About 1.5 cents per dollar typically go to the bank issuing the card and a half cent to the merchant bank. The rest is split between companies that process the transaction, such as First Data Corp. and Total Systems Services Inc., and a payments network such as Visa or MasterCard, which facilitates the transaction and promotes card use.

With MBNA in the fold, BofA ranks as the nation's leading credit-card issuer, with 40 million active credit-card accounts. It also is among the biggest card processors after acquiring National Processing Inc. in 2004 for $1.4 billion.

In addition, BofA announced plans in December to start offering American Express cards, which are supposed to be paid off in full each month.

Saving on transactions

Graseck estimates BofA could save 0.8 or 0.9 cents per $1 that now goes to Visa or MasterCard -- about $240 million to $270 million a year -- by having its own card-payment network. That's based on BofA's credit-card volume of $302 billion in 2005. The bank would save another $74 million on debit-card transactions, where Visa and MasterCard charge slightly less, according to Graseck. She estimates BofA would incur added operating costs of about $245 million to $270 million annually, leaving a yearly benefit of more than $70 million.

MBNA adds to BofA's "already strong debit- and credit-card network," she states in her report. "We think this gives (BofA) an incentive to invest in its own network and keep the payments for itself rather than fund third-party networks and share revenues with them."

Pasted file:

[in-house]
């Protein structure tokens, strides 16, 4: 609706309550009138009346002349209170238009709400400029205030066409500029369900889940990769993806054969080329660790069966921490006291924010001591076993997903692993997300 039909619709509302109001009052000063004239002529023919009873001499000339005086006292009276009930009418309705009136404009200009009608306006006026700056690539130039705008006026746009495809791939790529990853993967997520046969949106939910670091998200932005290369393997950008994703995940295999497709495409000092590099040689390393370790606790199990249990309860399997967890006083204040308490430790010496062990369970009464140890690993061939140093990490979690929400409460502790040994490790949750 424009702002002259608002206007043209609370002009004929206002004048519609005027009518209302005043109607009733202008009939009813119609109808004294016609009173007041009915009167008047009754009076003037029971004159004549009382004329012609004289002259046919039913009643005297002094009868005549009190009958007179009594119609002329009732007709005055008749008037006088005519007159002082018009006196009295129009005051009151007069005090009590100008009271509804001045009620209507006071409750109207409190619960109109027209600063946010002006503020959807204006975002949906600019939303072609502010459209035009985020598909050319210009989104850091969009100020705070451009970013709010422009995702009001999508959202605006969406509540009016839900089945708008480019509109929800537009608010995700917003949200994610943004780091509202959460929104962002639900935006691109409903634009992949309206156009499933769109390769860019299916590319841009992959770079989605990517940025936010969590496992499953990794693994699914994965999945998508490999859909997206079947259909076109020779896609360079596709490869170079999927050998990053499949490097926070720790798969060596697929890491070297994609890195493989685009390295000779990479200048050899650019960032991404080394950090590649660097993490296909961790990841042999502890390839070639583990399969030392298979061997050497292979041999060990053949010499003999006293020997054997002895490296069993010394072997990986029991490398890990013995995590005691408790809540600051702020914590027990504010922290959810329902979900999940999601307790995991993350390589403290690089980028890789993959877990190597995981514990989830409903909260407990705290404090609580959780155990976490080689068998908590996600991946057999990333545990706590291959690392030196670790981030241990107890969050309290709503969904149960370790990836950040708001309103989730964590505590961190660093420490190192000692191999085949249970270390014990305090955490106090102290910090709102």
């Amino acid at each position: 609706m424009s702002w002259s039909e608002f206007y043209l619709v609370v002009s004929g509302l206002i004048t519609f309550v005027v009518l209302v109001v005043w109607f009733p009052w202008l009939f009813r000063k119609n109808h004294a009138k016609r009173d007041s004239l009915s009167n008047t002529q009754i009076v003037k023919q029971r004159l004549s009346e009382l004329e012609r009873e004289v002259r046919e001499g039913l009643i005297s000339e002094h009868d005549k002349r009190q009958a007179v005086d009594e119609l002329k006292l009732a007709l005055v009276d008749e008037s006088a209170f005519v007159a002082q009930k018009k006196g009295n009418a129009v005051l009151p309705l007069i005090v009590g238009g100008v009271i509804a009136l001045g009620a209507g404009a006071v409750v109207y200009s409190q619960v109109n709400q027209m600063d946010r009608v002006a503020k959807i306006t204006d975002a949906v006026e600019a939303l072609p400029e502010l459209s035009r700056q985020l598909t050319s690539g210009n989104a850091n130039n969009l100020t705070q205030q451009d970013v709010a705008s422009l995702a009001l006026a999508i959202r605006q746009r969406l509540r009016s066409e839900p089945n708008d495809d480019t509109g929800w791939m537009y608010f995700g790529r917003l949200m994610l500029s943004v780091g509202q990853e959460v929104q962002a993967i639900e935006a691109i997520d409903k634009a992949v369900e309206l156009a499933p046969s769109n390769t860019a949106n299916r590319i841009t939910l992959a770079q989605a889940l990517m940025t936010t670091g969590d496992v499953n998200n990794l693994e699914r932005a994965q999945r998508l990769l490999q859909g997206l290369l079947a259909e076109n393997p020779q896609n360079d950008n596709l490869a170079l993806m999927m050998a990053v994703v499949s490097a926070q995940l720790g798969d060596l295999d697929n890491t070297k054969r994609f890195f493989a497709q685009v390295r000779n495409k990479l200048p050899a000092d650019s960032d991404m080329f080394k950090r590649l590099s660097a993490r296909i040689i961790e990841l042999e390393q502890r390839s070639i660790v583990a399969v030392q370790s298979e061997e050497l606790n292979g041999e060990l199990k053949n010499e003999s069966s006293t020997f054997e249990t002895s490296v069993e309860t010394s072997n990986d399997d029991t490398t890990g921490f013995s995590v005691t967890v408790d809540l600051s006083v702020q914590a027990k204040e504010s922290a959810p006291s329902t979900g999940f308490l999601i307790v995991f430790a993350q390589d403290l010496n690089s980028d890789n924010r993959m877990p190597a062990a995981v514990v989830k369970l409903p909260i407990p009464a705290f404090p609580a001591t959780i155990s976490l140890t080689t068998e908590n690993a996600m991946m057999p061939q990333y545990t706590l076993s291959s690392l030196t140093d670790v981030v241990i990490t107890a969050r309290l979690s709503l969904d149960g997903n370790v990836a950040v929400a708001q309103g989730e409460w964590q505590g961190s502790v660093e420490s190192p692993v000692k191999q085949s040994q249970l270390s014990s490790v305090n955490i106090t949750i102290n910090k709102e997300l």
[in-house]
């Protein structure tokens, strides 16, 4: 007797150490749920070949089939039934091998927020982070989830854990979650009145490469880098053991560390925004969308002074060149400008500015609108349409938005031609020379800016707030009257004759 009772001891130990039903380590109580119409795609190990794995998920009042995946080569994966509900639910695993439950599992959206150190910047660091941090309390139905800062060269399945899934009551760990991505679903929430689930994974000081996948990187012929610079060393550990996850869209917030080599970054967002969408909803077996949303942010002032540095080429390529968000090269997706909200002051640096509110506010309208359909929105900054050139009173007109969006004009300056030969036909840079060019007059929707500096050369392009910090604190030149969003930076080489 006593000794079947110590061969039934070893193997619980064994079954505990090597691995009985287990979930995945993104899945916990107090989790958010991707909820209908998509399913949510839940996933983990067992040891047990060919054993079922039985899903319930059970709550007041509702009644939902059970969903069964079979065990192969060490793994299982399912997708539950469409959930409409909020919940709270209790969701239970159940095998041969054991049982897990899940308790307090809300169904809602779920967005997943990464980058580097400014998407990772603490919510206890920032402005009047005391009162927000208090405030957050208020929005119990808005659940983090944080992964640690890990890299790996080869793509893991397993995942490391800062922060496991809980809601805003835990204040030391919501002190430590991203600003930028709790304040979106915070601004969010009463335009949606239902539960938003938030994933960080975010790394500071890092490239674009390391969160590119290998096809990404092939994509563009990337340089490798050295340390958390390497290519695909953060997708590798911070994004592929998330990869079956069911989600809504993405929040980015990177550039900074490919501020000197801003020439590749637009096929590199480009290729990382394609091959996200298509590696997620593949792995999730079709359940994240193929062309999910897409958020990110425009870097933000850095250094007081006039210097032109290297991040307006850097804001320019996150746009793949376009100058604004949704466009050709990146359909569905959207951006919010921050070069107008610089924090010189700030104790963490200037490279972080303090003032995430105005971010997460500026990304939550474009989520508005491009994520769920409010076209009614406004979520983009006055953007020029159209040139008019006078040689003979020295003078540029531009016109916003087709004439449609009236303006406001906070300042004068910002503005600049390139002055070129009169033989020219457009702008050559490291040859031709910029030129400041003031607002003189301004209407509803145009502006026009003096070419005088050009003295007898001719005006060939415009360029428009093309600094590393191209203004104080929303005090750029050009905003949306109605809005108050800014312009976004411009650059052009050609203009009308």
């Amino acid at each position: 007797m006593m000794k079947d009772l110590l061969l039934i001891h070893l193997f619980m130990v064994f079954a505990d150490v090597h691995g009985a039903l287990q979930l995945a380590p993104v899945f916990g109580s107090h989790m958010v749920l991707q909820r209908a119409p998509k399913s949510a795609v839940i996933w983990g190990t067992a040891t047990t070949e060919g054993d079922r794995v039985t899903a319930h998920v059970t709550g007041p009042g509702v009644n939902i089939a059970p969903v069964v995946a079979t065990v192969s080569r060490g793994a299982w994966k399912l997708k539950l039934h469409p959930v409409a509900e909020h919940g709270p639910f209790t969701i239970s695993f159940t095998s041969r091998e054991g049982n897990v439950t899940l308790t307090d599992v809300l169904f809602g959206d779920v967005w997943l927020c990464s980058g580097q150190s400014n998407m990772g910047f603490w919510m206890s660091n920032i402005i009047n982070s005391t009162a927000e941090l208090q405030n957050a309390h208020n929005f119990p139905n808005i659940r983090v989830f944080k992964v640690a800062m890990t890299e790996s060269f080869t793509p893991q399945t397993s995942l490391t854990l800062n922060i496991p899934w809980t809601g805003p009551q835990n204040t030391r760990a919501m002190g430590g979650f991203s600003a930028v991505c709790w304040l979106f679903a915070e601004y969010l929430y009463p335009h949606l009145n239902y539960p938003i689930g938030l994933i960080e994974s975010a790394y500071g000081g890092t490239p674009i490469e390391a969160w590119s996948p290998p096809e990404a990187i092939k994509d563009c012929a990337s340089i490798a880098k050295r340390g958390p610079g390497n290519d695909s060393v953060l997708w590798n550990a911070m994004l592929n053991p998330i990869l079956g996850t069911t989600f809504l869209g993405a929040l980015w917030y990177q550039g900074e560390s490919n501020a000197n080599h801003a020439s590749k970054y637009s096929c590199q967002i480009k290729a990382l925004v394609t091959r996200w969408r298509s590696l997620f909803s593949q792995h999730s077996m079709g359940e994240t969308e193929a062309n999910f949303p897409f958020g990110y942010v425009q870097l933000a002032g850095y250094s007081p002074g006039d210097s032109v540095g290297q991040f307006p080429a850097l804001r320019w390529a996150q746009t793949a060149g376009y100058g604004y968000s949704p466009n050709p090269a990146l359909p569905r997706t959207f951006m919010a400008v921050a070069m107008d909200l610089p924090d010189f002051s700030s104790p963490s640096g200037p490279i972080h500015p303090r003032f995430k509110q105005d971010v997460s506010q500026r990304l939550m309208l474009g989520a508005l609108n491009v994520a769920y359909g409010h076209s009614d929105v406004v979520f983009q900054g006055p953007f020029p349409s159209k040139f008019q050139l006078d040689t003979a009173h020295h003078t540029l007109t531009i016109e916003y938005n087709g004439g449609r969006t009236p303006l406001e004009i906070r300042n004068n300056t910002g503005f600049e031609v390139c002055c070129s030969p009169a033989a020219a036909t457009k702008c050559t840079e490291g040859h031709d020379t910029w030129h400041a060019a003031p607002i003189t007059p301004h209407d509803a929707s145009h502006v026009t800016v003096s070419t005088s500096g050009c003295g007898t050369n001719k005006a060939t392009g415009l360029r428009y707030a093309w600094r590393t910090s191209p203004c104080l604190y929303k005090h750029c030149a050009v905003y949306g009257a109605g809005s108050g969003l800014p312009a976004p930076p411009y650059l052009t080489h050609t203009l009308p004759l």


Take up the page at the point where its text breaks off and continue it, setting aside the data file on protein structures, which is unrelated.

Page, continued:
MasterCard, which is going public, says in its March 23 offering statement that it received $200 million from BofA and MBNA in 2005, or about 7% of its total revenue. It also notes BofA owns 6% of MasterCard's shares, compared with Citigroup's 8.8% stake and JP Morgan Chase & Co.'s 10.3% holding.

Retailers, and particularly giant discount chain Wal-Mart Stores Inc., have long complained that card-processing costs are too high. Having another competitor such as BofA might help reduce costs, says Arnold, the credit-card industry analyst. But the overall trend in credit cards is toward less competition because four main issuers -- Citigroup, JP Morgan Chase, BofA and Capital One --dominate the business, he says.

"Competition is about the only thing that has kept this industry in check because there is very little direct federal and state regulation of credit cards," Arnold says. "These tremendous mergers have definitely hurt the competitive market." Visa and MasterCard likely have agreements that penalize member banks from offering competitive services, and that could complicate BofA's strategy, says Plath, the UNC Charlotte professor.

Ironically, California-based BankAmerica created Visa's predecessor, the BankAmericard, in 1958. It spun off the card to member institutions in 1970, and the card's name was changed to Visa in 1976. Two senior Charlotte bankers, Wachovia Corp.'s Ben Jenkins and BofA's Tim Arnoult, are on Visa USA's 13-member board of directors. Arnoult, the bank's global treasury executive, retires at the end of April.

MasterCard was started in 1966 under the name MasterCharge.

[source: Charlotte Business Journal]